THE MELBOURNE Cup will stop the nation on Tuesday, so we sought out AFL chief executive officer Gillon McLachlan to share his family link with Australia’s greatest horse race.
The League CEO’s great-grandfather Hugh Patterson ‘HP’ McLachlan was the owner and breeder of White Nose, which bolted into racing folklore by upstaging the legendary Phar Lap in the 1931 Melbourne Cup.
“It’s a great story, and one that is a source of immense pride to the family,” McLachlan, a passionate racing man himself, told AFL.com.au almost 87 years to the day since that Flemington boilover.
Just like a football premiership, there was a build-up to this turf triumph.
Gillon McLachlan’s Gaelic-speaking great-great-great-grandparents migrated from the western highlands of Scotland to South Australia in the 1850s.
Eventual Melbourne Cup winner HP McLachlan had four siblings who died young, along with a younger brother Alexander who became a prominent politician and was chairman of the South Australian Football League from 1920-25.
HP followed in his father’s footsteps by becoming a grazier, and a successful one at that on his property near Yunta, about 300kms north of Adelaide.
“My great-grandfather, HP, was a pretty hard man,” the AFL boss said.
“He made a go of dry, tough country in the middle of nowhere in South Australia where it mightn’t rain for three years, and where others hadn’t been able to make a go of it.
“To do that, you have to be hard and make tough decisions.”
White Nose upstaged wonder horse Phar Lap to win the 1931 Melbourne Cup.
It seems HP McLachlan took a similar approach to his equine career.
He bred Paratoo (named after his sheep station), which he mated with Telleramana, a well-bred English mare he’d bought as a yearling, to produce White Nose.
Paratoo, a descendant of the great Carbine, was also a good racehorse, finishing fourth, fifth and seventh in the Melbourne Cup.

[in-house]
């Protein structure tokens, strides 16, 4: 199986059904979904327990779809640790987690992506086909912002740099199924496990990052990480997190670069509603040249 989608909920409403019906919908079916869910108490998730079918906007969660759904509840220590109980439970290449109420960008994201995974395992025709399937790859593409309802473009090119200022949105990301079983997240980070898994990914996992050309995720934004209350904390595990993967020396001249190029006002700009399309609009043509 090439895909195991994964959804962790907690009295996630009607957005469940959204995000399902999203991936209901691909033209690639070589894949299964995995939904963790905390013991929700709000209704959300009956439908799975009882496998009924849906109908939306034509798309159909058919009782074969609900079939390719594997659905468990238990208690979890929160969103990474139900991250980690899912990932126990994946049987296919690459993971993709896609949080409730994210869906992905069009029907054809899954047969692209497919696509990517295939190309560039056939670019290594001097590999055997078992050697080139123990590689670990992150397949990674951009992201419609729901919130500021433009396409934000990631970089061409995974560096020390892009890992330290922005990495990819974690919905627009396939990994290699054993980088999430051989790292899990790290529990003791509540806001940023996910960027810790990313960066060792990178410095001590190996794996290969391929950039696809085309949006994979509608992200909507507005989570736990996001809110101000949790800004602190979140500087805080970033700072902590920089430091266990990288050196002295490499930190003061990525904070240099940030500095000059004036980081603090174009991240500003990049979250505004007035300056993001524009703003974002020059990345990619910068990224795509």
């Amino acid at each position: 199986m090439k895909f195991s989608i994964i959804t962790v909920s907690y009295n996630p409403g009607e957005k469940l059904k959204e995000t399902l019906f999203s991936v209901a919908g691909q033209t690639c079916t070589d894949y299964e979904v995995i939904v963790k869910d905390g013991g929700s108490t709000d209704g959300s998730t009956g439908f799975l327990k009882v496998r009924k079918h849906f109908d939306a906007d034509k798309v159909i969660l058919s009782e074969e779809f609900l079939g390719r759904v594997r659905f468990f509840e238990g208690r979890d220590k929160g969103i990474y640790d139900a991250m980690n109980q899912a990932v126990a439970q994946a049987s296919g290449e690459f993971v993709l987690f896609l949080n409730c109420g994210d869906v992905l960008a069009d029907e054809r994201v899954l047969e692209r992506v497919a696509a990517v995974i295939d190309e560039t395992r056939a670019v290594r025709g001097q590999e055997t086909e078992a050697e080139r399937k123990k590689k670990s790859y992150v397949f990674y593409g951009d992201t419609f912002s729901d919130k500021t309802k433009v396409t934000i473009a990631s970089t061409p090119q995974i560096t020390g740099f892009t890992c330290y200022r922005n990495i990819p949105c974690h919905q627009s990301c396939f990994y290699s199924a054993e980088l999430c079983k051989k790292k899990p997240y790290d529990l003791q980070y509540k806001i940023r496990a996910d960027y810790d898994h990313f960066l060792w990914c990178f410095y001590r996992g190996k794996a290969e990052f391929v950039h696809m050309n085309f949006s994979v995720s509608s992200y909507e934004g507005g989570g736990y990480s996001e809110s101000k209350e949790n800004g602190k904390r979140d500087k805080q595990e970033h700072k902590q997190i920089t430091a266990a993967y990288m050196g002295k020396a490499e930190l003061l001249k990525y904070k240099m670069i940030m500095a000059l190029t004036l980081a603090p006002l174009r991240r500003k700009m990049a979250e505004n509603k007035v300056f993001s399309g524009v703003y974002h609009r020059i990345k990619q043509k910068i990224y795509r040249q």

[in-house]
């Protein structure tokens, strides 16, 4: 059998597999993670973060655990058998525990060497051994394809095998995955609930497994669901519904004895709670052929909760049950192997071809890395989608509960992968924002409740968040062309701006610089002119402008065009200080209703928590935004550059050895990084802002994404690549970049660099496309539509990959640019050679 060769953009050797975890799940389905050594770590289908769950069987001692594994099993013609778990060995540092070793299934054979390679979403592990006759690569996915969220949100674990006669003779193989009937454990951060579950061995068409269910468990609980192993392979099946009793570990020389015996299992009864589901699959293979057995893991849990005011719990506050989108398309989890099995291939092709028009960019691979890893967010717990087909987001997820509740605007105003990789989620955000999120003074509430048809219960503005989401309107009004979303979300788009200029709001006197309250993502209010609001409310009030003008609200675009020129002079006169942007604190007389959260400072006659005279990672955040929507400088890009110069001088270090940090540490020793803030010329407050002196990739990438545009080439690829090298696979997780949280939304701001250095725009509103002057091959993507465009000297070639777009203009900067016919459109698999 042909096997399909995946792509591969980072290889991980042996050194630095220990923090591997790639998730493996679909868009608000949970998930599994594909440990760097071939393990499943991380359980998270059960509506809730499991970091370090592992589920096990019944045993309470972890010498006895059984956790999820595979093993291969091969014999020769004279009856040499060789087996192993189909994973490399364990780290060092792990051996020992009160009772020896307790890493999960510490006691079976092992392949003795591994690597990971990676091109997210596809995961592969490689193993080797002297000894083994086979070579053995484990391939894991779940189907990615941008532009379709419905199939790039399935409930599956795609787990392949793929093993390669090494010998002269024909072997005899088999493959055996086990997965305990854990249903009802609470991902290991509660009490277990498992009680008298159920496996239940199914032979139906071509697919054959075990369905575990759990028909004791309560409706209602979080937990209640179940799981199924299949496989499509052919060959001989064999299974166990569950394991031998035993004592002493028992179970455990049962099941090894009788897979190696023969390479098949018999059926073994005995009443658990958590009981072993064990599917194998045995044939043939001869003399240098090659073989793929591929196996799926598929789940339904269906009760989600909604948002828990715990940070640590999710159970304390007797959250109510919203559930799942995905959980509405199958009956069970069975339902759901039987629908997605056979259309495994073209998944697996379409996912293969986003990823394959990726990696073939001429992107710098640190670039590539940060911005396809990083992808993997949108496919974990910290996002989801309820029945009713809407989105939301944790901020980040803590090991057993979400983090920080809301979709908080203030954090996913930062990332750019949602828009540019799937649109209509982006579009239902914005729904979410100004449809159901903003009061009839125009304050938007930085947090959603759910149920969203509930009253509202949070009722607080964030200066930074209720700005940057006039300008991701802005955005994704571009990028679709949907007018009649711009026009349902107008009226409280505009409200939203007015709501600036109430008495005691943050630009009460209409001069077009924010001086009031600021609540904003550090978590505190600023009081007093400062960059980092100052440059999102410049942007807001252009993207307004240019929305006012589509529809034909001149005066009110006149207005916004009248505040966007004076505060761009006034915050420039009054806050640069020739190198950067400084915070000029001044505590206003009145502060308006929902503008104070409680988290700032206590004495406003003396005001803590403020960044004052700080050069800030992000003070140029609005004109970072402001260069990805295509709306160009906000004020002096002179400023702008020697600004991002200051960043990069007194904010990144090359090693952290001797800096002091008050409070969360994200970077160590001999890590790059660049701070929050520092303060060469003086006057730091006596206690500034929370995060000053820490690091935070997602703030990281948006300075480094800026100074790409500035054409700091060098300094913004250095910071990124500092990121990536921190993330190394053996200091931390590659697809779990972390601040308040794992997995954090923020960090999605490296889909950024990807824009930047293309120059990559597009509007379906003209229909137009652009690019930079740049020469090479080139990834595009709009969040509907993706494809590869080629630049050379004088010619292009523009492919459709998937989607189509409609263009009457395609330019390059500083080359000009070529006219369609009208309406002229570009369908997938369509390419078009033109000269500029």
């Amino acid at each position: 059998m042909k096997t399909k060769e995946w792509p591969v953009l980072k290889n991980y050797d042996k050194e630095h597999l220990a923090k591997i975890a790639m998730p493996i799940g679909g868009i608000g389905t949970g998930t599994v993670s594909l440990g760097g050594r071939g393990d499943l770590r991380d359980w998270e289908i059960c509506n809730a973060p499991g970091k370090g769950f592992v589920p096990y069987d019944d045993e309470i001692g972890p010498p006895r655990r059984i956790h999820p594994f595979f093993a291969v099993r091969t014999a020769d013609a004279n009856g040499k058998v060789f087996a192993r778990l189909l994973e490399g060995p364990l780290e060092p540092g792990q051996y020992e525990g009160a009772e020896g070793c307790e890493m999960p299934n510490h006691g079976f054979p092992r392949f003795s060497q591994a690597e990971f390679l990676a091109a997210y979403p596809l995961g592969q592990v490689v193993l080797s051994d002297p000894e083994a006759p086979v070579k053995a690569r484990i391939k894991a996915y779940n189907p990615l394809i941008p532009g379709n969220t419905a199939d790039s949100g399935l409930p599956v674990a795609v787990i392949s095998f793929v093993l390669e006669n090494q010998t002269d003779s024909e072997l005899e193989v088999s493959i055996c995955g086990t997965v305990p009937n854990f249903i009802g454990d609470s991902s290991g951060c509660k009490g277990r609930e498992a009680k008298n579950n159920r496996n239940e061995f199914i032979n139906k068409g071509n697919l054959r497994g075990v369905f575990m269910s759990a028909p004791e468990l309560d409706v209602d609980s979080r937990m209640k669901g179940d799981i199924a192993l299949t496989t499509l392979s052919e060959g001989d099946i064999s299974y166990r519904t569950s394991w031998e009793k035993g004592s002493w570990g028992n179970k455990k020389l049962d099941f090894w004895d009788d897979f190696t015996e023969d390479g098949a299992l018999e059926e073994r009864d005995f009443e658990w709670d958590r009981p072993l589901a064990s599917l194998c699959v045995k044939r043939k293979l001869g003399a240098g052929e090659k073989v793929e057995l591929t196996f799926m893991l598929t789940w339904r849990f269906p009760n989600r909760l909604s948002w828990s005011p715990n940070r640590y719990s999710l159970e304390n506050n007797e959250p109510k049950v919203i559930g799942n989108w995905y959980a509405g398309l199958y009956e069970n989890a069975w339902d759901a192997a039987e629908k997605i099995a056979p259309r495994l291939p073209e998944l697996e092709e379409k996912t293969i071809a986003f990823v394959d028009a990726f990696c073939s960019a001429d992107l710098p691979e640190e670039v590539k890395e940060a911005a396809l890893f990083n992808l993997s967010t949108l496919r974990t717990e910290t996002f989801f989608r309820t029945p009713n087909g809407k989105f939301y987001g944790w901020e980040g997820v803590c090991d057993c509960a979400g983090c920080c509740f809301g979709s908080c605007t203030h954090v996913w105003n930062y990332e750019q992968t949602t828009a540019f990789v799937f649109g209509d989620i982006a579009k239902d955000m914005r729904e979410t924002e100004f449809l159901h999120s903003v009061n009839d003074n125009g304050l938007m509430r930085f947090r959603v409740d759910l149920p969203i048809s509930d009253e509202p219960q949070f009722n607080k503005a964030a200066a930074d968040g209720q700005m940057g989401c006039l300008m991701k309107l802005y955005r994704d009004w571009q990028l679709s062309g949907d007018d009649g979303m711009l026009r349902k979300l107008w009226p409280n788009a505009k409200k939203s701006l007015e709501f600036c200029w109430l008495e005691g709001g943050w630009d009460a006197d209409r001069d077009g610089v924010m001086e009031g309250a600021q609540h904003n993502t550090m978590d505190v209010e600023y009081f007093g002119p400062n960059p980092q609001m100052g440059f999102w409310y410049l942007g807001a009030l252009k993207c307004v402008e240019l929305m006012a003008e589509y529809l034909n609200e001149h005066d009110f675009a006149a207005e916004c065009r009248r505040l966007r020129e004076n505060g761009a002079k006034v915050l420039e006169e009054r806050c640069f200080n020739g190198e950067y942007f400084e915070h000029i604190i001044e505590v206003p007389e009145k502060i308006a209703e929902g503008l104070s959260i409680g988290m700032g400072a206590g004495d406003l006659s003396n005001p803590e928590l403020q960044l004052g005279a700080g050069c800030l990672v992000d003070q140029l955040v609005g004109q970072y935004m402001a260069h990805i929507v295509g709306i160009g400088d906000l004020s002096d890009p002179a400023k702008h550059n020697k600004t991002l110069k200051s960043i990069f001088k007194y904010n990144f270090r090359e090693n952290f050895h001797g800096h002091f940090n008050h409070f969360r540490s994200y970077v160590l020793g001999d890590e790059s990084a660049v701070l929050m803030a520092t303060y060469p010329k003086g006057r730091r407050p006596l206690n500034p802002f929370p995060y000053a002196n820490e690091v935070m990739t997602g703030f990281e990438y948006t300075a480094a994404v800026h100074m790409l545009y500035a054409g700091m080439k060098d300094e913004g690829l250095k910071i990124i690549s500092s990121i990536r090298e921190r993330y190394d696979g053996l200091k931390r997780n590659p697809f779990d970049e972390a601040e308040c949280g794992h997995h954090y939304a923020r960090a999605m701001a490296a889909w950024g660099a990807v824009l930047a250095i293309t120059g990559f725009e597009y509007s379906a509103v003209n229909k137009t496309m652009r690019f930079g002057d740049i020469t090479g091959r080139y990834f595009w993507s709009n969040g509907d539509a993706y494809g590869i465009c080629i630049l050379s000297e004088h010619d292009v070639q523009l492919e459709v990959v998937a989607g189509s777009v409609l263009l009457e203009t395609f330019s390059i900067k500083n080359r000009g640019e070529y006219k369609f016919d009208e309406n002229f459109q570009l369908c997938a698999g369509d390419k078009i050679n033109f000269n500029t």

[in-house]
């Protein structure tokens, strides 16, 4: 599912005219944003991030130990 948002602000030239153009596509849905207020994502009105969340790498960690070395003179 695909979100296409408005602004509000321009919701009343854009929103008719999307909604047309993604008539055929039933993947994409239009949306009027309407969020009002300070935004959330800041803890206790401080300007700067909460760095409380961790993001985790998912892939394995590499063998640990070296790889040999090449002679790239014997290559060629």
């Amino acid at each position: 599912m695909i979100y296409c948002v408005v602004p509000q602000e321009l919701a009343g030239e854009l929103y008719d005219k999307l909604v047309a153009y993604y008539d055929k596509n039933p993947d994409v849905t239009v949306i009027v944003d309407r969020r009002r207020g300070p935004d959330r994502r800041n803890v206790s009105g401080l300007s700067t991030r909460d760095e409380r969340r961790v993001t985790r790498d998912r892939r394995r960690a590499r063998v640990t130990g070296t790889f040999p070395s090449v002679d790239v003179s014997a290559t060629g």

White Nose inherited his sire’s lack of size, and his owner tried to sell him at the yearling sales but didn’t receive a single bid.
Though serviceable, White Nose won just two of his first 36 races – with a three-year gap between wins – before taking Melbourne by storm in the spring of 1931.
Almost eight months earlier, the diminutive frontrunner had finished second in the 3620m Australian Cup, prompting old HP to have “visions of success in the Melbourne Cup”.
Prepared especially for the Cup, the five-year-old won two races at Flemington in the space of just three days – easily claiming the 2400m Hotham Handicap on the Saturday, followed by the 3200m Melbourne Cup on the Tuesday. He was just the second horse to win that double in the same year.
The 8/1 equal-fourth favourite, White Nose led for most of the journey and won by two lengths.
Inconceivably, Phar Lap finished eighth. (It was the great gelding’s last race in Australia before racing in North America, where he died just five months later.)
Top – Owner HP McLachlan (centre) with jockey Neville Percival and trainer EJ Hatwell. Bottom – HP McLachlan being presented with the Melbourne Cup by the Governor General, Sir Isaac Isaacs
Gillon McLachlan readily acknowledges White Nose’s claim to fame as ‘the horse that beat Phar Lap’ needs a qualification.
The seemingly invincible Phar Lap – which had won the previous Melbourne Cup and each of his previous eight races – had been virtually weighted out of it, forced to carry an extraordinary 68kg, 23.5kg more than White Nose.
This was during the Great Depression when Phar Lap was the people’s champion and a great lifter of spirits.
Not surprisingly, the focus of most newspaper headlines post-race, even in HP McLachlan’s native South Australia, wasn’t White Nose’s victory but Phar Lap’s defeat. And so a defining moment for the McLachlans became a major disappointment for the nation.
An excerpt from The Examiner at the time reporting the great upset
“It was an amazing achievement,” Gillon McLachlan said.
“Firstly because my great-grandfather bought the mare (Telleramana) and bred both the sire (Paratoo) and White Nose on the farm. So it was the result of a lot of work and thought.
“For someone in your family to have bred and owned a Melbourne Cup winner is significant, but to have beaten Phar Lap in that period is really special.
“Everyone knows it wasn’t because White Nose was better; it was because Phar Lap was basically carrying the grandstand. But that doesn’t diminish the story – it adds to it.”
“The colours are the colours you will have seen on a horse called White Nose in 1931 when it beat Phar Lap to win the Melbourne Cup.” @AFL boss Gillon McLachlan talks about his involvement in racehorse ownership and breeding. #FreeRein: https://t.co/CE1vnLmtV2pic.twitter.com/v3icPxdUhB
— Racing.com (@Racing) March 20, 2018
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